INGLEWOOD, Calif. — The aftermath looked like championships often do.
Confetti flew everywhere while fans belted out “We are the Champions” and the locker room was filled with celebratory cigar smoke and rap music. Every single Georgia player knows the words to “Faneto” by Chief Keef and “No Flockin” by Kodak Black.
But what was different about Georgia’s memorably lopsided 65-7 victory over TCU in the College Football Playoff national championship at SoFi Stadium on Monday night was the fact that this win put the Bulldogs in extremely rare company. They are now just the seventh program to repeat as outright national champions since the AP poll began in 1936.
Is Georgia the next dynasty in college football?
Of course, the last team to do it was Alabama in 2011 and 2012, and Georgia coach Kirby Smart was Nick Saban’s defensive coordinator at the time.
So now the question must be asked: Is Georgia the new Alabama?
“We don’t want to compare ourselves to anybody else,” cornerback Kelee Ringo said. “We’re starting our own thing over here, and we want to continue to build on that.”
“Nah, we’re Georgia,” added right tackle Warren McClendon. “We don’t want to be like Bama. We’re Georgia.”
That’s fair. But when Smart was hired by his alma mater in December 2015, he began building Georgia in his image, an identity that he developed and honed while working for Saban for 11 years at LSU, with the Miami Dolphins, and then at Alabama, where he helped the program win four national championships as a faithful assistant.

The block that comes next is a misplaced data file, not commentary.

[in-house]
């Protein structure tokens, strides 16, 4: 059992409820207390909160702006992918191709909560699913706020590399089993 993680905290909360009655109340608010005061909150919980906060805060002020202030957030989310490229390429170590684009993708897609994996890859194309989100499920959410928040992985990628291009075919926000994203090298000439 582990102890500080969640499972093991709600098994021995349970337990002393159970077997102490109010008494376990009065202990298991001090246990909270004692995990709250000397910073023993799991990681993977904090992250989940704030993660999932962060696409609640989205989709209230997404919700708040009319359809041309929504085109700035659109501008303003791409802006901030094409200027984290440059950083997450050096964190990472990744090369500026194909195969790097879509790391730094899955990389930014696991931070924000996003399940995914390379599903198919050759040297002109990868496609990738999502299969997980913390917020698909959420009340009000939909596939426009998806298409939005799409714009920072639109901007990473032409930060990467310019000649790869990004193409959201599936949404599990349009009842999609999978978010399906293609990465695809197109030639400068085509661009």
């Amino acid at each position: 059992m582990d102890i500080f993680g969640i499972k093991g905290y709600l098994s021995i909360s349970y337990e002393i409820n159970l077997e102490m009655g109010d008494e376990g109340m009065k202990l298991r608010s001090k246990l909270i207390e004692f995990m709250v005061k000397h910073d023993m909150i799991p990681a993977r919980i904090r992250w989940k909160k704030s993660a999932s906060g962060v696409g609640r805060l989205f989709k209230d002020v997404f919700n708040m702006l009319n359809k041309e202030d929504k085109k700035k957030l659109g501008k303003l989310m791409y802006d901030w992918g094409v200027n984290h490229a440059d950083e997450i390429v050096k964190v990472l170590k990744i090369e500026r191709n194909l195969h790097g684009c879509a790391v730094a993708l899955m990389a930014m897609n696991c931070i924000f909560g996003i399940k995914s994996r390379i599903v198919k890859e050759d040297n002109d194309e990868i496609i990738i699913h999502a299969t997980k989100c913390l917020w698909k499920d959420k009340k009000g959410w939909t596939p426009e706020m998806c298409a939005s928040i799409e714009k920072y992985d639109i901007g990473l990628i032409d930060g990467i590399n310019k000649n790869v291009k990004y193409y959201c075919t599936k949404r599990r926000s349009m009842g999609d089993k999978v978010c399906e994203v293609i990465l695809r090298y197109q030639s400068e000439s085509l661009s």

Over the past seven years, Smart has turned the Bulldogs into a team that’s physically imposing and stingy on defense, with a relentless must-win attitude. Before kickoff, he said on the TV broadcast, “We’re gonna hunt tonight.” It sounded kind of like those Alabama teams that strived to make their opponents quit before the game even starts.
While Georgia wants to distinguish itself from its SEC rival, it is basically the next iteration of the Crimson Tide as the new measuring stick in the conference and the sport. The torch has been passed.
Georgia showed no mercy against TCU on Monday night in so many ways. Smart said after the game that he instructed his scout team defense to become the Horned Frogs defense as they prepared to face them this week.
“We said we’re going to do it better than they do it,” Smart said. “You’re going to watch tape, sit in here, learn how to do it. We had guys be their guys and do their defense exactly right. Until the last day we were walking in there, they were giving an unbelievable look. That set our offense up for success.”
This helped Heisman finalist quarterback Stetson Bennett have his way from the start, running for a 21-yard touchdown on the opening drive and finishing with a glowing stat line of completing 18 of 25 passes for 304 yards with four touchdowns, and no sacks or interceptions.
Bennett, whose Hollywood story has been told fondly over the past two seasons, led the offense to pile up 589 total yards while averaging 8.2 yards per play. The Bulldogs scored 65 points on 72 plays and established the run early without pushback, racking up 254 yards to the Frogs’ 36.
Meanwhile, Georgia’s defense held TCU to nine first downs (UGA’s offense had 32) and 188 total yards. Defensive back Javon Bullard had a fumble recovery and back-to-back interceptions in the first half that were completely deflating.
Georgia dominates TCU in title game